Keep your eyes off my content

by Eszter Hargittai on October 31, 2005

Ed Felten quotes a disturbing snippet from an interview with SBC CEO Edward Whitacre concering traffic flowing through SBC pipes:

Q: How concerned are you about Internet upstarts like Google, MSN, Vonage, and others?

A: How do you think they’re going to get to customers? Through a broadband pipe. Cable companies have them. We have them. Now what they would like to do is use my pipes free, but I ain’t going to let them do that because we have spent this capital and we have to have a return on it. So there’s going to have to be some mechanism for these people who use these pipes to pay for the portion they’re using. Why should they be allowed to use my pipes?

The Internet can’t be free in that sense, because we and the cable companies have made an investment and for a Google or Yahoo or Vonage or anybody to expect to use these pipes [for] free is nuts!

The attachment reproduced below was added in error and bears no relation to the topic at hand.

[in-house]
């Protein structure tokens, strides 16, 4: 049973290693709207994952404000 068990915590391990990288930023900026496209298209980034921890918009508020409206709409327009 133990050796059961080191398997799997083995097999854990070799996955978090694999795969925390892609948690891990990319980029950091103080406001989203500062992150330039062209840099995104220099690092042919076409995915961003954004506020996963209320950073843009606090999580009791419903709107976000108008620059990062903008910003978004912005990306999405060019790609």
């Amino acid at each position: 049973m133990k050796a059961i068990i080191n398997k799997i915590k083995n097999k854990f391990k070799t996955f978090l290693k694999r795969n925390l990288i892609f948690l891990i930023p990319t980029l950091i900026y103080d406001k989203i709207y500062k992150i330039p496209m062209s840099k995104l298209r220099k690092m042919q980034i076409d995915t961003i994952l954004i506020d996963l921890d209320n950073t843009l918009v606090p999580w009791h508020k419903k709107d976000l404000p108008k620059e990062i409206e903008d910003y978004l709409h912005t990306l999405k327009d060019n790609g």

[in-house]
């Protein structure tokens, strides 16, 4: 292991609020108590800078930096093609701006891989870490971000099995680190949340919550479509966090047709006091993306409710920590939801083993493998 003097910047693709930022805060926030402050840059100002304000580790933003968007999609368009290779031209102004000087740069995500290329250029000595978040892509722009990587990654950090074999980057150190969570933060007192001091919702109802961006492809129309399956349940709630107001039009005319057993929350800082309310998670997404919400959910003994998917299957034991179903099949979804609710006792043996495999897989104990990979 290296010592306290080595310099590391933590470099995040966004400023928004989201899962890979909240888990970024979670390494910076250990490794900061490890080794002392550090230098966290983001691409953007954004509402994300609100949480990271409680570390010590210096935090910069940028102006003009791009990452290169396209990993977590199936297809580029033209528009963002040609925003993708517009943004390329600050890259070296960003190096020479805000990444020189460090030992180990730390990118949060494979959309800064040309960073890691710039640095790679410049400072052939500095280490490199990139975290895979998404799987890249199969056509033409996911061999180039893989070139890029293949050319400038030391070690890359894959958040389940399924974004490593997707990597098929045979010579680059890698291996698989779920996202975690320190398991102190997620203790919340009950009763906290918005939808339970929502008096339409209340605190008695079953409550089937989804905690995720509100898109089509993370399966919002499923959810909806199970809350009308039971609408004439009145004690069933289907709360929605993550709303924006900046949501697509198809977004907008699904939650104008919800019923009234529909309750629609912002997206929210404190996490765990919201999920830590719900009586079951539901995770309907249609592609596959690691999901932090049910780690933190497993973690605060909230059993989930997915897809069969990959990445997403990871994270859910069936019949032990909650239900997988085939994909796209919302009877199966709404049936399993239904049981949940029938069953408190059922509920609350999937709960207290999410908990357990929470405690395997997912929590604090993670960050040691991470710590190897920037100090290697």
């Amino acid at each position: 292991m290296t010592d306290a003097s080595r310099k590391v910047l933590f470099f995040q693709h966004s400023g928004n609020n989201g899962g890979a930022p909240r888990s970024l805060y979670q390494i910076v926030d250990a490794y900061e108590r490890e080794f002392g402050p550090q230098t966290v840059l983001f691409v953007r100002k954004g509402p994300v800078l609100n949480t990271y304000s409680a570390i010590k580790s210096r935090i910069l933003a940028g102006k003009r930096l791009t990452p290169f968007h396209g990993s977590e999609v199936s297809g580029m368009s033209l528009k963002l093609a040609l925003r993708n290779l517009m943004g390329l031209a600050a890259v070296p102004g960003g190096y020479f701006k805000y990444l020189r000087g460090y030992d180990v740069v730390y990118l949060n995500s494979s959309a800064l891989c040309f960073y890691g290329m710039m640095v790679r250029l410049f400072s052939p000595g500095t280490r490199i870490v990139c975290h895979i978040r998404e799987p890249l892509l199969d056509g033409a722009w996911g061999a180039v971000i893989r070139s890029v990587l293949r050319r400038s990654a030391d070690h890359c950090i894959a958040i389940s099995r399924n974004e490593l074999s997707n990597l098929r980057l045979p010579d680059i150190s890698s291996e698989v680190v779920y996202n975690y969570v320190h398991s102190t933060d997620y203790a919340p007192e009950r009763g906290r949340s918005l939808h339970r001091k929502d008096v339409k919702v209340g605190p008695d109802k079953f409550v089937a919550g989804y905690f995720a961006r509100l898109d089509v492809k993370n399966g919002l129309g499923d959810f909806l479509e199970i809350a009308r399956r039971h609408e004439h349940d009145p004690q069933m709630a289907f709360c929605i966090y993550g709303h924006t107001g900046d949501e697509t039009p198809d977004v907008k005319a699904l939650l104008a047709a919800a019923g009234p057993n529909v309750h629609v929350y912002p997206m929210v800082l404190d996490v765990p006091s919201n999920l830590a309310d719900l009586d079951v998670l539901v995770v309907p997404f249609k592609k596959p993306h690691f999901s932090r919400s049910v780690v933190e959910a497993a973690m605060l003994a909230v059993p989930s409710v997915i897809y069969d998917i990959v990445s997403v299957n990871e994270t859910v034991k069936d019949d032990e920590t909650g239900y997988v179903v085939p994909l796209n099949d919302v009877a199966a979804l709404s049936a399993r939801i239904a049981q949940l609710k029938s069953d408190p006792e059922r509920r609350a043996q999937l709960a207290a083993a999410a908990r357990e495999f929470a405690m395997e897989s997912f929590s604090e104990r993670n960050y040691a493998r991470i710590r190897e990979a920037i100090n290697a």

Ed (Felten that is) rightly notes that calling the service free is hardly correct when SBC customers (me being one of them) pay monthly fees for it. He then goes on to discuss some other problems with the quote. But I want to focus on one particular issue having to do with SBC’s status as a common carrier.

Randy Zagar correctly points out in the comments to Ed’s post that common carriers are legally prohibited from monitoring the content of the traffic that flows through their pipes, which means that they cannot legally discriminate among content the user requests. So how could they do what CEO Ed Whitacre is suggesting? I’m not a legal scholar nor am I up-to-date on possible recent developments, but I am quite sure this law is still in effect. I welcome clarification.